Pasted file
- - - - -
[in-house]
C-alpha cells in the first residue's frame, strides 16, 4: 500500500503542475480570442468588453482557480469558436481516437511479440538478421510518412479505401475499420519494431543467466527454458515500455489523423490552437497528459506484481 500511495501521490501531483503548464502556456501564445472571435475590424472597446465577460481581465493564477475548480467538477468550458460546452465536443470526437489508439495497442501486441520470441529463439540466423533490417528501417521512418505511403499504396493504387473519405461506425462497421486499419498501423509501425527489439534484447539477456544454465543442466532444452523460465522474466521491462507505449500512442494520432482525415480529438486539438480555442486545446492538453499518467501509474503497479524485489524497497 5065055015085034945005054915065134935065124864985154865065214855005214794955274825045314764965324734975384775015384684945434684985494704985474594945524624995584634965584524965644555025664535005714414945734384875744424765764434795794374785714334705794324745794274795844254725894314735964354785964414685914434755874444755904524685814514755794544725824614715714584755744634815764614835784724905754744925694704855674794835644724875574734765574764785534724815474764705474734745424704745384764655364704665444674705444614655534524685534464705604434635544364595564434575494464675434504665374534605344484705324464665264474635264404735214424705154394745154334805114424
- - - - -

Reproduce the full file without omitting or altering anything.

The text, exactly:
[in-house]
C-alpha cells in the first residue's frame, strides 16, 4: 500500500503542475480570442468588453482557480469558436481516437511479440538478421510518412479505401475499420519494431543467466527454458515500455489523423490552437497528459506484481 500511495501521490501531483503548464502556456501564445472571435475590424472597446465577460481581465493564477475548480467538477468550458460546452465536443470526437489508439495497442501486441520470441529463439540466423533490417528501417521512418505511403499504396493504387473519405461506425462497421486499419498501423509501425527489439534484447539477456544454465543442466532444452523460465522474466521491462507505449500512442494520432482525415480529438486539438480555442486545446492538453499518467501509474503497479524485489524497497 5065055015085034945005054915065134935065124864985154865065214855005214794955274825045314764965324734975384775015384684945434684985494704985474594945524624995584634965584524965644555025664535005714414945734384875744424765764434795794374785714334705794324745794274795844254725894314735964354785964414685914434755874444755904524685814514755794544725824614715714584755744634815764614835784724905754744925694704855674794835644724875574734765574764785534724815474764705474734745424704745384764655364704665444674705444614655534524685534464705604434635544364595564434575494464675434504665374534605344484705324464665264474635264404735214424705154394745154334805114424